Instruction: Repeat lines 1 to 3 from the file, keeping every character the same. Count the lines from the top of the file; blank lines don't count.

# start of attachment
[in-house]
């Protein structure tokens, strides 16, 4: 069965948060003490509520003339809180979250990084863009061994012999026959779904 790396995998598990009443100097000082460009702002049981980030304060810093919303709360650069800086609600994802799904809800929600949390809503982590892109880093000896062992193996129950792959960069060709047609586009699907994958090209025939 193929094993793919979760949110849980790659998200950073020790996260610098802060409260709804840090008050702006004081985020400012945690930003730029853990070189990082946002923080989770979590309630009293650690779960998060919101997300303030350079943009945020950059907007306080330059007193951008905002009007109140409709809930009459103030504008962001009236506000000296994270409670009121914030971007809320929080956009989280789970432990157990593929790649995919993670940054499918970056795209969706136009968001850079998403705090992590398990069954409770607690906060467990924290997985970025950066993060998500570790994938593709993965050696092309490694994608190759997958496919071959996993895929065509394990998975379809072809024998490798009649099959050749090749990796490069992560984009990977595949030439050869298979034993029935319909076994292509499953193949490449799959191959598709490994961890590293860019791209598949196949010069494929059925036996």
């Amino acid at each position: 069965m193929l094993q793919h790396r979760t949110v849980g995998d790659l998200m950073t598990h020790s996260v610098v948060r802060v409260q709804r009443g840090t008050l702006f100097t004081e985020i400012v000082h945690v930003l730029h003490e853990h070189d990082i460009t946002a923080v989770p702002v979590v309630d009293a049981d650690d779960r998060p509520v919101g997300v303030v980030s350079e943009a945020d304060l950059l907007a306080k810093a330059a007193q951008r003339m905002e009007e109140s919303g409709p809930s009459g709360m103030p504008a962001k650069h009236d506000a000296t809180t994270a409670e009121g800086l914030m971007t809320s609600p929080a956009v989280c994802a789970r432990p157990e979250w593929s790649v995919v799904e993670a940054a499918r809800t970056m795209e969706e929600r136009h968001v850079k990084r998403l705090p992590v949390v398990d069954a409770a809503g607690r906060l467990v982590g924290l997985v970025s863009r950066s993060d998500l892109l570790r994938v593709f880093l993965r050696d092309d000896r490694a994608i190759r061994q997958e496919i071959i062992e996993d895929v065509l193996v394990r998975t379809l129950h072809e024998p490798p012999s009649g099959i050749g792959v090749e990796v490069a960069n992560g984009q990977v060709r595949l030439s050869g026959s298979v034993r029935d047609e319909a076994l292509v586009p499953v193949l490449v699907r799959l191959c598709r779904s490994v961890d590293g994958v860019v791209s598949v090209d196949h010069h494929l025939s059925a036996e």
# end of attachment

[in-house]
């Protein structure tokens, strides 16, 4: 069965948060003490509520003339809180979250990084863009061994012999026959779904 790396995998598990009443100097000082460009702002049981980030304060810093919303709360650069800086609600994802799904809800929600949390809503982590892109880093000896062992193996129950792959960069060709047609586009699907994958090209025939 193929094993793919979760949110849980790659998200950073020790996260610098802060409260709804840090008050702006004081985020400012945690930003730029853990070189990082946002923080989770979590309630009293650690779960998060919101997300303030350079943009945020950059907007306080330059007193951008905002009007109140409709809930009459103030504008962001009236506000000296994270409670009121914030971007809320929080956009989280789970432990157990593929790649995919993670940054499918970056795209969706136009968001850079998403705090992590398990069954409770607690906060467990924290997985970025950066993060998500570790994938593709993965050696092309490694994608190759997958496919071959996993895929065509394990998975379809072809024998490798009649099959050749090749990796490069992560984009990977595949030439050869298979034993029935319909076994292509499953193949490449799959191959598709490994961890590293860019791209598949196949010069494929059925036996």
């Amino acid at each position: 069965m193929l094993q793919h790396r979760t949110v849980g995998d790659l998200m950073t598990h020790s996260v610098v948060r802060v409260q709804r009443g840090t008050l702006f100097t004081e985020i400012v000082h945690v930003l730029h003490e853990h070189d990082i460009t946002a923080v989770p702002v979590v309630d009293a049981d650690d779960r998060p509520v919101g997300v303030v980030s350079e943009a945020d304060l950059l907007a306080k810093a330059a007193q951008r003339m905002e009007e109140s919303g409709p809930s009459g709360m103030p504008a962001k650069h009236d506000a000296t809180t994270a409670e009121g800086l914030m971007t809320s609600p929080a956009v989280c994802a789970r432990p157990e979250w593929s790649v995919v799904e993670a940054a499918r809800t970056m795209e969706e929600r136009h968001v850079k990084r998403l705090p992590v949390v398990d069954a409770a809503g607690r906060l467990v982590g924290l997985v970025s863009r950066s993060d998500l892109l570790r994938v593709f880093l993965r050696d092309d000896r490694a994608i190759r061994q997958e496919i071959i062992e996993d895929v065509l193996v394990r998975t379809l129950h072809e024998p490798p012999s009649g099959i050749g792959v090749e990796v490069a960069n992560g984009q990977v060709r595949l030439s050869g026959s298979v034993r029935d047609e319909a076994l292509v586009p499953v193949l490449v699907r799959l191959c598709r779904s490994v961890d590293g994958v860019v791209s598949v090209d196949h010069h494929l025939s059925a036996e």